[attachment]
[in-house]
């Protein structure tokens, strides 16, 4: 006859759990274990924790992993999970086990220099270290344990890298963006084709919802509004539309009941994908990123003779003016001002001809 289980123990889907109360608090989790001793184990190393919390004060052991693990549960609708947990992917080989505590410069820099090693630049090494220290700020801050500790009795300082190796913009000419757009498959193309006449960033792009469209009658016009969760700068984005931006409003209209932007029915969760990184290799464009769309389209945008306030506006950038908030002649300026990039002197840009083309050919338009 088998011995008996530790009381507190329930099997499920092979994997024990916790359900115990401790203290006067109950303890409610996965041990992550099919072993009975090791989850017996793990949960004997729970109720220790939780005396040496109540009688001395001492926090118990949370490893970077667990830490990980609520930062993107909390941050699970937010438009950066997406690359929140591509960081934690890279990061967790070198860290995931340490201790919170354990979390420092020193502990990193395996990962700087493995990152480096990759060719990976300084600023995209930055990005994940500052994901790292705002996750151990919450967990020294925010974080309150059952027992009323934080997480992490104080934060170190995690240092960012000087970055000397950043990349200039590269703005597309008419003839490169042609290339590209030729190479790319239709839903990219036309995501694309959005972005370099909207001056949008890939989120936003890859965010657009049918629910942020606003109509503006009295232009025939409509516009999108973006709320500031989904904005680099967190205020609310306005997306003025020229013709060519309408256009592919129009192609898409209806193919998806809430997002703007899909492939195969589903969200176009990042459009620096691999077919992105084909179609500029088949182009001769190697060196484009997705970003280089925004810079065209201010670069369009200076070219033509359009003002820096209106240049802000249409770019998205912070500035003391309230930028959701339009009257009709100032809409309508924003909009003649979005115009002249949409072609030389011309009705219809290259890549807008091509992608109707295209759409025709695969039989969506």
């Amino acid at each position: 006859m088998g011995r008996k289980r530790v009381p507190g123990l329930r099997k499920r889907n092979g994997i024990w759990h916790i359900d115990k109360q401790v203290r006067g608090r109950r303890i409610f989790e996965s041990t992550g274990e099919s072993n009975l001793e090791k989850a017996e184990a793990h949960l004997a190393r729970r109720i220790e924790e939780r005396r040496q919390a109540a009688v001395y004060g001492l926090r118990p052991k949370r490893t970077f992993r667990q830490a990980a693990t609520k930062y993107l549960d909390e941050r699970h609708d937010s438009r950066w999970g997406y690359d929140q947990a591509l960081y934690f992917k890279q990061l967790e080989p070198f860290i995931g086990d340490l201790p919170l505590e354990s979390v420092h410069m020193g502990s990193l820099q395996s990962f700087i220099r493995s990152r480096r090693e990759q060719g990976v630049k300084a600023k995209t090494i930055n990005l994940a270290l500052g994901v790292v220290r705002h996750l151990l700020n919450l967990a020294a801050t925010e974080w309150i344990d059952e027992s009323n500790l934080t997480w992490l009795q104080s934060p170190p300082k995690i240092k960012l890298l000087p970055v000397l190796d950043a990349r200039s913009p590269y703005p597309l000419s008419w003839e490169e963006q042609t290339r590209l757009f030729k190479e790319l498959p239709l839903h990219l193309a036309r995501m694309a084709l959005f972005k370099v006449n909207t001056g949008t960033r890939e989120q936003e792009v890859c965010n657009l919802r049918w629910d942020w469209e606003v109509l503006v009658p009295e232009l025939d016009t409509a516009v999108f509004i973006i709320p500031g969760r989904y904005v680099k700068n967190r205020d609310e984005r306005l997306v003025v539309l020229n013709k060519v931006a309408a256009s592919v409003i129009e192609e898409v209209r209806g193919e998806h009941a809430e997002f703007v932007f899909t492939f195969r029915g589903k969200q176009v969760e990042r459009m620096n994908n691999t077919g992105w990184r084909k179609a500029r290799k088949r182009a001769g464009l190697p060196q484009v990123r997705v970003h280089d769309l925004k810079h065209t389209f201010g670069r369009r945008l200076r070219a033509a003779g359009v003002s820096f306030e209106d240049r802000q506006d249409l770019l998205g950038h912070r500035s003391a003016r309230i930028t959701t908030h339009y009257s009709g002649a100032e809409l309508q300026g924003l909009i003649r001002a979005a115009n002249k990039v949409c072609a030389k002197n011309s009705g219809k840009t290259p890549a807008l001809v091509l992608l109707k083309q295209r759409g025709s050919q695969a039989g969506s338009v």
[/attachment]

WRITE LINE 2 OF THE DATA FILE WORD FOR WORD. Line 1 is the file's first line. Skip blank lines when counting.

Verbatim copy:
């Protein structure tokens, strides 16, 4: 006859759990274990924790992993999970086990220099270290344990890298963006084709919802509004539309009941994908990123003779003016001002001809 289980123990889907109360608090989790001793184990190393919390004060052991693990549960609708947990992917080989505590410069820099090693630049090494220290700020801050500790009795300082190796913009000419757009498959193309006449960033792009469209009658016009969760700068984005931006409003209209932007029915969760990184290799464009769309389209945008306030506006950038908030002649300026990039002197840009083309050919338009 088998011995008996530790009381507190329930099997499920092979994997024990916790359900115990401790203290006067109950303890409610996965041990992550099919072993009975090791989850017996793990949960004997729970109720220790939780005396040496109540009688001395001492926090118990949370490893970077667990830490990980609520930062993107909390941050699970937010438009950066997406690359929140591509960081934690890279990061967790070198860290995931340490201790919170354990979390420092020193502990990193395996990962700087493995990152480096990759060719990976300084600023995209930055990005994940500052994901790292705002996750151990919450967990020294925010974080309150059952027992009323934080997480992490104080934060170190995690240092960012000087970055000397950043990349200039590269703005597309008419003839490169042609290339590209030729190479790319239709839903990219036309995501694309959005972005370099909207001056949008890939989120936003890859965010657009049918629910942020606003109509503006009295232009025939409509516009999108973006709320500031989904904005680099967190205020609310306005997306003025020229013709060519309408256009592919129009192609898409209806193919998806809430997002703007899909492939195969589903969200176009990042459009620096691999077919992105084909179609500029088949182009001769190697060196484009997705970003280089925004810079065209201010670069369009200076070219033509359009003002820096209106240049802000249409770019998205912070500035003391309230930028959701339009009257009709100032809409309508924003909009003649979005115009002249949409072609030389011309009705219809290259890549807008091509992608109707295209759409025709695969039989969506």